Indian-Origin Child, 3, Died In UK, Parents Allege Medical Negligence

The boy died at Leicester Royal Infirmary in the city of Leicester in November 2015 after being taken to the hospital for vomiting and diarrhoea.

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Indian-Origin Child, 3, Died In UK, Parents Allege Medical Negligence

The boy had a weakened immune system and was more vulnerable to infections due to his condition.

London:  Parents of a three-year-old Indian-origin boy, who died in a UK hospital a few years ago, told an inquest into his death today that they feel "really let down" by the medical staff that was treating their son.

The boy died at Leicester Royal Infirmary in the city of Leicester in November 2015 after being taken to the hospital for vomiting and diarrhoea.

His mother, 33-year-old Bhavini Saujani, told an inquest at Leicester Coroners Court that she felt the hospital staff ignored her and husband Shalin Saujani's growing concerns over their son's condition, who suffered from Down's Syndrome.

"I just felt that we weren't being listened to when we were raising concerns about his low oxygen saturation levels. We were being told that the machines weren't picking it up, it was explained away as a machine error," she told the hearing.

The mother recounted her son's final moments when she shouted for help as his heart stopped and doctors were unable to resuscitate him, Leicester Mercury reports.

"Someone needs to take accountability and responsibility for what's happened," she said.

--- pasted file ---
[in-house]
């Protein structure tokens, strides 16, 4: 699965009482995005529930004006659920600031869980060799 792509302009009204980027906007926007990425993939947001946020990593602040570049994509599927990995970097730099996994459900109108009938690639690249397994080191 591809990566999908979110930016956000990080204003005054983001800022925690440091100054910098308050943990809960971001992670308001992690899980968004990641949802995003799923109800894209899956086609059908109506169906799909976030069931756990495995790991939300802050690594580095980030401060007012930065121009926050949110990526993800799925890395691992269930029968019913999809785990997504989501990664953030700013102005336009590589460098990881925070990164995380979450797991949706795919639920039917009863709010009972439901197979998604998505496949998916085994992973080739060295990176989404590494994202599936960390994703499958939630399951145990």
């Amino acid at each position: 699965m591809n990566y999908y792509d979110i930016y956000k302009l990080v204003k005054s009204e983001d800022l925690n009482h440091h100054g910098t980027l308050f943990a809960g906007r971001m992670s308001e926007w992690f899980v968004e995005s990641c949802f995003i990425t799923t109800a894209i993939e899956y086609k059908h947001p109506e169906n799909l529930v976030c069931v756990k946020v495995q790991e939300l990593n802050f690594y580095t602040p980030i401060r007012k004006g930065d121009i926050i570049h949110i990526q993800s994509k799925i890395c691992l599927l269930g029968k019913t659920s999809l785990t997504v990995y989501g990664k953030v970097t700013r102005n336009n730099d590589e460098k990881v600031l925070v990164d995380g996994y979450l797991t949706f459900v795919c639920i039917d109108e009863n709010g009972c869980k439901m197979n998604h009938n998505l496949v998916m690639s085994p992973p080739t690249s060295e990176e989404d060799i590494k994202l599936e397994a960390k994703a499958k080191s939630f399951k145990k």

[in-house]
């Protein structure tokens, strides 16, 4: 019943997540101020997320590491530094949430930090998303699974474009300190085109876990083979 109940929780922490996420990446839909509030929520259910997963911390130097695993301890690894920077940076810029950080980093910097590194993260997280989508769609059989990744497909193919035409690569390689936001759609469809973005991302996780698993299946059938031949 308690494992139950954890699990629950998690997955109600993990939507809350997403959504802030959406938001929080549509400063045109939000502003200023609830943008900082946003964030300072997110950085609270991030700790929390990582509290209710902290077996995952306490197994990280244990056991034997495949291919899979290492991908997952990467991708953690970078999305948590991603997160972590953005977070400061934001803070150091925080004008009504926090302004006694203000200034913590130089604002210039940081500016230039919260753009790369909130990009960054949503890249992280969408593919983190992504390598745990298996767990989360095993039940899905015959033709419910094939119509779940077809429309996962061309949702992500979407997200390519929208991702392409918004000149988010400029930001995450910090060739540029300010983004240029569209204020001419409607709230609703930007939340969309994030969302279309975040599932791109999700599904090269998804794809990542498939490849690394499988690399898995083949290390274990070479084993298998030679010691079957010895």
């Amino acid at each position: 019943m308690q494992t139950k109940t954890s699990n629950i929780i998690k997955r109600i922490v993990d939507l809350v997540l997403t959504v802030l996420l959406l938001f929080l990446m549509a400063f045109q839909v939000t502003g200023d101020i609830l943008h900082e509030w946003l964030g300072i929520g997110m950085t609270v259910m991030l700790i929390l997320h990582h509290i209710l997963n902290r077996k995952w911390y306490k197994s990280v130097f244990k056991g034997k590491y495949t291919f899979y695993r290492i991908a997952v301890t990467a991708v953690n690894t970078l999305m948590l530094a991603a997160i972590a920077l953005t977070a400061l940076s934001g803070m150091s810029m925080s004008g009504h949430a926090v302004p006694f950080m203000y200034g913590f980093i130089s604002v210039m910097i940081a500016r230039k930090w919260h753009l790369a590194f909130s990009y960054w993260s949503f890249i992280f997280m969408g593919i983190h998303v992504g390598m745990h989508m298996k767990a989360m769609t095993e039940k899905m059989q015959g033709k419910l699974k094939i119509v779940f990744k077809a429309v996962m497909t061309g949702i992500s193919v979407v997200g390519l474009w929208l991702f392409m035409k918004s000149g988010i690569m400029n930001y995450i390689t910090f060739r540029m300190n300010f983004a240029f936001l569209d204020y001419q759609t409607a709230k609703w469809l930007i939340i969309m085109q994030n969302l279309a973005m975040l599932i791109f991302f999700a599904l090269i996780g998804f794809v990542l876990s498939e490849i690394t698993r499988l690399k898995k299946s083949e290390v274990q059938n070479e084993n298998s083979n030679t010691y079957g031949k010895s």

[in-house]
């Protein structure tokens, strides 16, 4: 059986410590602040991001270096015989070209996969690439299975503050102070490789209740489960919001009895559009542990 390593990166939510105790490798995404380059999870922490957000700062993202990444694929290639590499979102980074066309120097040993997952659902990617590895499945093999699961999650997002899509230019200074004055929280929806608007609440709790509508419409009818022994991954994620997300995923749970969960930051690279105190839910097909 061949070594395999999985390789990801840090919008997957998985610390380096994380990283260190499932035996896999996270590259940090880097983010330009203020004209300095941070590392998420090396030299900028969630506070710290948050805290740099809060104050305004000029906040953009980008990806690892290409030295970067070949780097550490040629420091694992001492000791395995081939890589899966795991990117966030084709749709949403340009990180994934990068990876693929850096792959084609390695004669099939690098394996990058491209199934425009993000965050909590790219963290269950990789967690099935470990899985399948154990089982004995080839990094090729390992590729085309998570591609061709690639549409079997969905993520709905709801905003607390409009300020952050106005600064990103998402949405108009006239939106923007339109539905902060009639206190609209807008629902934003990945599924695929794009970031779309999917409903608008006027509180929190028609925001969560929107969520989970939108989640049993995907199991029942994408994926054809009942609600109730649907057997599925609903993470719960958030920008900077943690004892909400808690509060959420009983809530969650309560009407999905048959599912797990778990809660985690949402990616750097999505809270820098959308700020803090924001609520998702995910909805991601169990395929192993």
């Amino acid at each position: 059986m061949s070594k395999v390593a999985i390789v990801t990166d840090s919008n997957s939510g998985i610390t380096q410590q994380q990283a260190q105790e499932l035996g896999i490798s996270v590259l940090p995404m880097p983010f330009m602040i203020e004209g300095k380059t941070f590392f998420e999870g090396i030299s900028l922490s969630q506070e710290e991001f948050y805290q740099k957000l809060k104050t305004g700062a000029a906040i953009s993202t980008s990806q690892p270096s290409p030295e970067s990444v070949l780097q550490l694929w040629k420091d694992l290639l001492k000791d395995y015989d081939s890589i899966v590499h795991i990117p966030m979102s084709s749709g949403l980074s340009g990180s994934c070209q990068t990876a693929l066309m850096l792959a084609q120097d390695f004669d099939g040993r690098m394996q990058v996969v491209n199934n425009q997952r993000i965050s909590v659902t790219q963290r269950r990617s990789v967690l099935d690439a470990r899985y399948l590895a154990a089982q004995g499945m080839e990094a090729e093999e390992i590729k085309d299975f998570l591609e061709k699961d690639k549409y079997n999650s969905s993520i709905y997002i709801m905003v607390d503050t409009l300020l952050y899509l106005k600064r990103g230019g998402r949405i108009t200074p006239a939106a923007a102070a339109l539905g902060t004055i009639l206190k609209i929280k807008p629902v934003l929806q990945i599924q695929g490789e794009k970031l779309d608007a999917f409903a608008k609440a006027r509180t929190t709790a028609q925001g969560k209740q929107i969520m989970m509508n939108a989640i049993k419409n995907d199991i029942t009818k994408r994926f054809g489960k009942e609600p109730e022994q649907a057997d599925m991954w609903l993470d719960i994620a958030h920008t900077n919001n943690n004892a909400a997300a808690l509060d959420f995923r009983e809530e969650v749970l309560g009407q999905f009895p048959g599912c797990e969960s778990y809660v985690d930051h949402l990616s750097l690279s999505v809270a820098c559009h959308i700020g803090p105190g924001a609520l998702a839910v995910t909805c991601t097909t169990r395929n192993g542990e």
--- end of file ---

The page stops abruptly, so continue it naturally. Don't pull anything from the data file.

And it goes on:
The boy's father also gave evidence to the inquest, which concluded today.

"(He) was my best mate, I called him my little buddy. We planned to do so much together," the 35-year-old said.

Their son had a weakened immune system and was more vulnerable to infections due to his condition.

Earlier in the week, the inquest was told the boy should have been moved to intensive care earlier and the head of paediatric services at the hospital in Leicester, doctor Samantha Jones, apologised for his death.

"(He) should have moved through the departments within the hour and preferably sooner if possible. I just want to say we are as a department terribly, terribly sorry," she said.

Other doctors who treated the boy at the children's intensive care unit of the hospital Manish Arora and Nehal Thanawala also gave their evidence to the inquest hearing.

While Mr Arora told the court that he did not think the boy was critically ill, Ms Thanawala said she had been "very concerned" about him.

Expert witness Simon Nadel from St. Marys Hospital in London said the original diagnosis of vomiting caused by viral gastroenteritis "clearly in retrospect was not correct".

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"There was a failure of communication between the clinical teams looking after the boy, leading to a lack of ongoing medical involvement," he said.

At the end of the inquest, Coroner Lydia Brown ruled that the boy's death was caused by "natural causes". However, the family may consider legal action over medical negligence.

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